Environmentalists say new NSW planning laws could allow mining companies to pay to damage sensitive swamps that supply Sydney's drinking water.

The fragile swamps in Sydney’s catchment area help to maintain the city's drinking water, particularly in drought, by storing and purifying it upland.

Proposed changes to NSW planning laws include a “swamp offset” policy, which allows mining companies to contribute to a biodiversity fund.

The funds they contribute would act as a kind of insurance against subsidence, leaks or cracking, if companies could not purchase or protect a similar swamp as an offset.

Environmental scientist Ann Young, who has been working in the area, says the New South Wales Government's proposed policy does not go far enough to prevent environmental damage from occurring.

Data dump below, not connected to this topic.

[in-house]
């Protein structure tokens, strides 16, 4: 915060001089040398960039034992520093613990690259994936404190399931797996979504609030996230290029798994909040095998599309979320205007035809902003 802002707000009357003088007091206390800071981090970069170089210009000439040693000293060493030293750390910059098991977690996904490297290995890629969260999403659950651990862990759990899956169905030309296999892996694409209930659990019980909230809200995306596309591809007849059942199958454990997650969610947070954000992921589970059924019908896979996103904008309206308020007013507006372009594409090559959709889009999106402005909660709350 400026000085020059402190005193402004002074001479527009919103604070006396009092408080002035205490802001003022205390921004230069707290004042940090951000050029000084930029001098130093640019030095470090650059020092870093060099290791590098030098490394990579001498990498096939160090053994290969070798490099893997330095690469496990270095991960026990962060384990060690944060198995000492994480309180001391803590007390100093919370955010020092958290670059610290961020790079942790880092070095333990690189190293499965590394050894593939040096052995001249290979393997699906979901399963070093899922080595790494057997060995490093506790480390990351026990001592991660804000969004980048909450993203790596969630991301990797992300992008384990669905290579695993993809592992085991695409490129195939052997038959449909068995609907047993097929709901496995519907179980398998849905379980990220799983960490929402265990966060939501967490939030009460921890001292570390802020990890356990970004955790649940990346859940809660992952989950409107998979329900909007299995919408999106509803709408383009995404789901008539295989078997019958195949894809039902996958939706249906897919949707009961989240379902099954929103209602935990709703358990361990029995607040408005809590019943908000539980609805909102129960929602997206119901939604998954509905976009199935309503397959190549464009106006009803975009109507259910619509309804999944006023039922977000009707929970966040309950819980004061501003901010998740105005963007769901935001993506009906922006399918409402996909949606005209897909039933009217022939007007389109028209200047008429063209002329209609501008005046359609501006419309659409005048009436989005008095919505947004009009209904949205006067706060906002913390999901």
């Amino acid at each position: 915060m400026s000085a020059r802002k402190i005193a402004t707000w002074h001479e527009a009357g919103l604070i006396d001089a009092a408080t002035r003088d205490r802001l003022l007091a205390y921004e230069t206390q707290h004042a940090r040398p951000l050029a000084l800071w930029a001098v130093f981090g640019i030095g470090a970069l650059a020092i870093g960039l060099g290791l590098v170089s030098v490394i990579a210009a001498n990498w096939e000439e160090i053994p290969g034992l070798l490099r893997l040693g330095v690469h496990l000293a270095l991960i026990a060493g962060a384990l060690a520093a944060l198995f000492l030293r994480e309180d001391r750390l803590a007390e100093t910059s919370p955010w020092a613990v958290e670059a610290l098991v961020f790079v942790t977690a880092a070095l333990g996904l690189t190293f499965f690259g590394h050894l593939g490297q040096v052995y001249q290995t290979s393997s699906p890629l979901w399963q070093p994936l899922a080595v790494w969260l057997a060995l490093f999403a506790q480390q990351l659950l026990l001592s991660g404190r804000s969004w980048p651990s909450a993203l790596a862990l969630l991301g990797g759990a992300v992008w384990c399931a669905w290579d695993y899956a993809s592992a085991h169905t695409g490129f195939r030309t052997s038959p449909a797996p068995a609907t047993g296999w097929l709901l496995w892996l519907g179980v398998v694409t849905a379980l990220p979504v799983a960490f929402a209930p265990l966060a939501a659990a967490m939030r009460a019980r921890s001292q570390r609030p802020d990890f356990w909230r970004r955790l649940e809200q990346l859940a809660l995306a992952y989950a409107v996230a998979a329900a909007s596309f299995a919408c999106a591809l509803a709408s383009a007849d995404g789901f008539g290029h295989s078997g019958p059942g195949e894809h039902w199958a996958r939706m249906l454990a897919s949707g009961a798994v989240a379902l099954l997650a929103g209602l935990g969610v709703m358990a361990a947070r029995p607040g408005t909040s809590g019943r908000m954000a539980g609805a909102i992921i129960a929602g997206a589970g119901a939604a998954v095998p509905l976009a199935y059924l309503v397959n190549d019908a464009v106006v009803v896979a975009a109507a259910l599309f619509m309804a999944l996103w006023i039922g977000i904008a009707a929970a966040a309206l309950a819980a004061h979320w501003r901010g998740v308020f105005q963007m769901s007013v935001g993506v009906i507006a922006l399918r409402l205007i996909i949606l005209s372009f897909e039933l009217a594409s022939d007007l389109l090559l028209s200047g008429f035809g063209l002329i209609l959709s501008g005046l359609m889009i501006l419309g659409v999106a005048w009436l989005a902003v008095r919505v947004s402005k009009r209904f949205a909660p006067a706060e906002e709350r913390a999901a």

“My concern is that there's not more emphasis being placed by the Department of Planning currently on avoiding damage to the swamps as a major step,” she told the ABC.

“I certainly wouldn't like them to be just going straight to offsets and put money into a fund which may benefit some other environment but won't benefit the swamps.”

Dr Young said the threat to upland swamps could be compounded, if nearby longwall coal mines go ahead with planned expansions.

“It'll certainly impact Dendrobium when they apply for the next five longwalls in that development,” she said.

“If Wollongong Coal extends further into their Wonga West areas or goes back into their Wongawilli areas it would affect those and as Peabody moves further north in Woronora catchment, it will affect those as well.”

The Nature Conservation Council says there are two mines that have applications before planning authorities to use longwall mining techniques in Sydney's water catchment - Wollongong Coal in Russell Vale and Centennial Coal's Springvale mine near Lithgow.

“It's absolutely outrageous that the government will continue to allow the destruction of these critical areas,” Conservation Council CEO Kate Smolski told the ABC.

“It just absolutely should not be allowed.”

The NSW Department of Planning says its wider Integrated Mining Policy is designed to improve mining regulation by clarifying government policies for the community and industry.